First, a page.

One big cluster: How CloudFlare launched 10 data centers in 30 days

One big cluster: How CloudFlare launched 10 data centers in 30 days

With high-performance computing, "pixie-booting" servers a half-world away.

by Sean Gallagher - Oct 19 2012, 0:13am -200

Big Data Cloud Open Source Supercomputing The Web

The inside of Equinix's co-location facility in San Jose—the home of
CloudFlare's primary data center.

Photo: Peter McCollough/

On August 22, CloudFlare, a content delivery network, turned on a brand new
data center in Seoul, Korea—the last of ten new facilities started across
four continents in a span of thirty days. The Seoul data center brought
CloudFlare's number of data centers up to 23, nearly doubling the company's
global reach—a significant feat in itself for a company of just 32 employees.

But there was something else relatively significant about the Seoul data
center and the other 9 facilities set up this summer: despite the fact that
the company owned every router and every server in their racks, and each had
been configured with great care to handle the demands of CloudFlare's CDN and
security services, no one from CloudFlare had ever set foot in them. All that
came from CloudFlare directly was a six-page manual instructing facility
managers and local suppliers on how to rack and plug in the boxes shipped to

"We have nobody stationed in Stockholm or Seoul or Sydney, or a lot of the
places that we put these new data centers," CloudFlare CEO Matthew Prince
told Ars. "In fact, no CloudFlare employees have stepped foot in half of the
facilities where we've launched." The totally remote-controlled data center
approach used by the company is one of the reasons that CloudFlare can afford
to provide its services for free to most of its customers—and still make a 75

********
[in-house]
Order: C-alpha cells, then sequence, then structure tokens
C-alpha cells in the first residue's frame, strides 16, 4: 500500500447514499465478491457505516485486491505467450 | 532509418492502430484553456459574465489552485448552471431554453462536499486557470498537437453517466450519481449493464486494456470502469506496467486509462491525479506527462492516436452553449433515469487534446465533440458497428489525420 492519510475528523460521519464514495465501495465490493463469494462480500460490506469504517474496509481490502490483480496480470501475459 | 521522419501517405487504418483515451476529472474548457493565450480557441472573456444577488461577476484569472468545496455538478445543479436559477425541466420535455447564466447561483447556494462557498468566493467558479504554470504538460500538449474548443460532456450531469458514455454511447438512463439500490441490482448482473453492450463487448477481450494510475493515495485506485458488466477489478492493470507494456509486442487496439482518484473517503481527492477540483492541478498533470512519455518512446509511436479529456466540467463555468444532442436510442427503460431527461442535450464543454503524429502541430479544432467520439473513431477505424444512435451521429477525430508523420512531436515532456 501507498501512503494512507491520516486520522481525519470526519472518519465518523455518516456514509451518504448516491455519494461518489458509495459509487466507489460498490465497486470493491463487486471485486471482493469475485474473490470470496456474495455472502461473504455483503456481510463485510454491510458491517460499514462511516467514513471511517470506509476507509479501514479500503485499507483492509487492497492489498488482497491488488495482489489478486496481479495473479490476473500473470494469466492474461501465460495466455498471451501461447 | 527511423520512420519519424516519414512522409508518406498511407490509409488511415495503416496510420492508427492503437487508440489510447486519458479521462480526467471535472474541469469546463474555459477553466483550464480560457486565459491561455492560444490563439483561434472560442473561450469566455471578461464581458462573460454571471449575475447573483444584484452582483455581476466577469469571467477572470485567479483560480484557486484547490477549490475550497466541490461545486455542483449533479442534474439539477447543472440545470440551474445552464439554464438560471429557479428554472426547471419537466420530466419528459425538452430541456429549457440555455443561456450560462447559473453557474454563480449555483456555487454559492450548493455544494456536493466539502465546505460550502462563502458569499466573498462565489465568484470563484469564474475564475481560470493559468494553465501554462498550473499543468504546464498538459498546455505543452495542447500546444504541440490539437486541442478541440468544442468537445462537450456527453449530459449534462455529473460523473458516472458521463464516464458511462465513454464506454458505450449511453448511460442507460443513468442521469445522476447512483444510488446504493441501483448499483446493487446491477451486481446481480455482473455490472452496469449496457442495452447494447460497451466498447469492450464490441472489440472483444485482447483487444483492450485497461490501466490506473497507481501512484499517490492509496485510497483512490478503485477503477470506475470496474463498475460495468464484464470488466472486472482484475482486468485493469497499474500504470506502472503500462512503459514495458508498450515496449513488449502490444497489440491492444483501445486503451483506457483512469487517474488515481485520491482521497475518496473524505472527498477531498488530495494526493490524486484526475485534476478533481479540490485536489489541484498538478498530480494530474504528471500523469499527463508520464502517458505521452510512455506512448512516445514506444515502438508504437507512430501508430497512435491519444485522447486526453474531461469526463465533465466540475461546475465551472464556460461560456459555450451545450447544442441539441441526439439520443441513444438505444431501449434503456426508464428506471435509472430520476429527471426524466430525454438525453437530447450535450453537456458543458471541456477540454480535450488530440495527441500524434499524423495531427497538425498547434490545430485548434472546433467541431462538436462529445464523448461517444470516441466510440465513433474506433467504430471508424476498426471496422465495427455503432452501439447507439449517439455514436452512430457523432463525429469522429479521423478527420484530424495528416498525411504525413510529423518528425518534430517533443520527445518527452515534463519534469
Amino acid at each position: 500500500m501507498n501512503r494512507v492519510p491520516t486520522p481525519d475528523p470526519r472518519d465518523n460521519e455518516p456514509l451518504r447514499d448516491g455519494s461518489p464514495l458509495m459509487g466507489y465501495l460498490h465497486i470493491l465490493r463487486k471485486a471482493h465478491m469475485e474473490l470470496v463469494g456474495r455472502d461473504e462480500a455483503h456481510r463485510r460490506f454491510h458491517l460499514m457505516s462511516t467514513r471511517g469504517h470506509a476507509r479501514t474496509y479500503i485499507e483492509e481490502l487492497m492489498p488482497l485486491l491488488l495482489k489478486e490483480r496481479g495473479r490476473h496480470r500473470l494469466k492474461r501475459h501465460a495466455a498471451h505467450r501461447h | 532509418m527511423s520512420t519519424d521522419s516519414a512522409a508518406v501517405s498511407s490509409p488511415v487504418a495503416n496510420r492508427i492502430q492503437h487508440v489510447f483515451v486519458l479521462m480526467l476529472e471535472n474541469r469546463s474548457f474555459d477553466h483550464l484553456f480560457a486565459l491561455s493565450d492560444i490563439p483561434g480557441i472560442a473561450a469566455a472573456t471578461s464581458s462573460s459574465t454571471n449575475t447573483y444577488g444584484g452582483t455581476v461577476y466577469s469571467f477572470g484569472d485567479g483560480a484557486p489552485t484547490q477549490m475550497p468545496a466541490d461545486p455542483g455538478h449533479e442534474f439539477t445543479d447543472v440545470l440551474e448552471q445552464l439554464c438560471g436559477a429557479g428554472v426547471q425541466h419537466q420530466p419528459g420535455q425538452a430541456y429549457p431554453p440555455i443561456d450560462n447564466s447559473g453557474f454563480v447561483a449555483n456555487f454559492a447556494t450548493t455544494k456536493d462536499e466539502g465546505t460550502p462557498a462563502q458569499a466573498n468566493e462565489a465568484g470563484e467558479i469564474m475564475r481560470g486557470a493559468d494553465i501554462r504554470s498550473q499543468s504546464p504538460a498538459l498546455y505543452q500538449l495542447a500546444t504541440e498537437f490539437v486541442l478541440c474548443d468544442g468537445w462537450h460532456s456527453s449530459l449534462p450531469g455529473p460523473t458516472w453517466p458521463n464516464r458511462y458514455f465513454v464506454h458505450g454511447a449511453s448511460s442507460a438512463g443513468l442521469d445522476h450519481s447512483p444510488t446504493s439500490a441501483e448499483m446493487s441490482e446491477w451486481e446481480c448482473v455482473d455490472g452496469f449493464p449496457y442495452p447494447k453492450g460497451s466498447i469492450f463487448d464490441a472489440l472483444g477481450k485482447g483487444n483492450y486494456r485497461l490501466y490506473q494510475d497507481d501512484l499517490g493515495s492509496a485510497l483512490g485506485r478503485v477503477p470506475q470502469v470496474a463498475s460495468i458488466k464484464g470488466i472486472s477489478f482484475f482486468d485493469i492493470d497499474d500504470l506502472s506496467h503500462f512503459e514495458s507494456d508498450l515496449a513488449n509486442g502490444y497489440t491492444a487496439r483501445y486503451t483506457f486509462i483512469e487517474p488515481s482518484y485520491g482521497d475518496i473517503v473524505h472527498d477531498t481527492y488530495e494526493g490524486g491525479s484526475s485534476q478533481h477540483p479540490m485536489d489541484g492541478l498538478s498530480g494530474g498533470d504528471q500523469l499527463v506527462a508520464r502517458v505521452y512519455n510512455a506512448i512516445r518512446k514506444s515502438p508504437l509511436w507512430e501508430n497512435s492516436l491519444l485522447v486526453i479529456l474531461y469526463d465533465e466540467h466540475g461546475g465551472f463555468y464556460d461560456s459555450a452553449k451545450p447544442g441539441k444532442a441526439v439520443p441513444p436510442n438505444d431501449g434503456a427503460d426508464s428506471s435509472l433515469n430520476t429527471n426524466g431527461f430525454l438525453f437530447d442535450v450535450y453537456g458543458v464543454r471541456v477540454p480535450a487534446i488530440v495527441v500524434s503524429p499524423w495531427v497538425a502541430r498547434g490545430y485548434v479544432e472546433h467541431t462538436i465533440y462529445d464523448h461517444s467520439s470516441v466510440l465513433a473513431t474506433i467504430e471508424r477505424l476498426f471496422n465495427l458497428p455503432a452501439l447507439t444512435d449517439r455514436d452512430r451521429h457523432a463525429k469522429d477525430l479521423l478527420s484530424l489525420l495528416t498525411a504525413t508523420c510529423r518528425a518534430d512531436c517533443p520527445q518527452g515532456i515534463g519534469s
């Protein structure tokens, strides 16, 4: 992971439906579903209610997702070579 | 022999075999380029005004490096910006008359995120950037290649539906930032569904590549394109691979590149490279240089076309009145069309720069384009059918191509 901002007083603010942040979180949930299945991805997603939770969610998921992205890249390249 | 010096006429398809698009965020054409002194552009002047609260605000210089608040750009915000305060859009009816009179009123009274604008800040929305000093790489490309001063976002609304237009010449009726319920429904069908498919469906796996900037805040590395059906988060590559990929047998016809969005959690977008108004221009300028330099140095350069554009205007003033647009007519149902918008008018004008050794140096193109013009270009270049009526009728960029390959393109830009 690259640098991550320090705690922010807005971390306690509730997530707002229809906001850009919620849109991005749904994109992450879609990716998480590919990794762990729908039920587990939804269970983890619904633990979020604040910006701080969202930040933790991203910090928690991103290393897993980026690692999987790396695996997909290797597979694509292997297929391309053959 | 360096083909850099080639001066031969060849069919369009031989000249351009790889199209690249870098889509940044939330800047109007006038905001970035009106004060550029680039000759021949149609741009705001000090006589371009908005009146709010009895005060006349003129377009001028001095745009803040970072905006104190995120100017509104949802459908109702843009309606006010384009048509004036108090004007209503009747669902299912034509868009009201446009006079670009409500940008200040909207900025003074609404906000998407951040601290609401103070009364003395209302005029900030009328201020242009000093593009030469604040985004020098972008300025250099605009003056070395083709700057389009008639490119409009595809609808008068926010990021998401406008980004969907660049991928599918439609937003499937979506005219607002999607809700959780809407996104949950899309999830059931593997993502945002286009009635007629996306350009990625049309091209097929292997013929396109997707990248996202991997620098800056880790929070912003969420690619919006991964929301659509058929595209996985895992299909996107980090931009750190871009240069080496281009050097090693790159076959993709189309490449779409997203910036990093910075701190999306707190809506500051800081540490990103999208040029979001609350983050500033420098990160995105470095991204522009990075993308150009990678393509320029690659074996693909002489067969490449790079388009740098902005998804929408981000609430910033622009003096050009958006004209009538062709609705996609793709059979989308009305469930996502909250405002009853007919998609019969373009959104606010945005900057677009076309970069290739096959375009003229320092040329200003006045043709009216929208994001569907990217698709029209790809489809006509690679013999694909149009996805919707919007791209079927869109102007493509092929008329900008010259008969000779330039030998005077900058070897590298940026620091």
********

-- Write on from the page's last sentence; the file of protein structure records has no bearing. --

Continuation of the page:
percent profit margin.

In the two years since its launch, the content delivery network and
denial-of-service protection company has helped keep all sorts of sites
online during global attacks, both famous and infamous—including recognition
from both Davos and LulzSec. And all that attention has amounted to
Yahoo-sized traffic—the CloudFlare service has handled over 581 billion
pageviews since its launch.

Yet CloudFlare does all this without the sort of Domain Name Service "black
magic" that Akamai and other content delivery networks use to
forward-position content—and with only 32 employees. To reach that level of
efficiency, CloudFlare has done some black magic of a different sort, relying
on open-source software from the realm of high-performance computing, storage
tricks from the world of "big data," a bit of network peering arbitrage and
clever use of a core Internet routing technology.

In the process, it has created an ever-expanding army of remote-controlled
service points around the globe that can eat 60-gigabit-per-second
distributed denial of service attacks for breakfast.

Routing with Anycast

CloudFlare's CDN is based on Anycast, a standard defined in the Border
Gateway Protocol—the routing protocol that's at the center of how the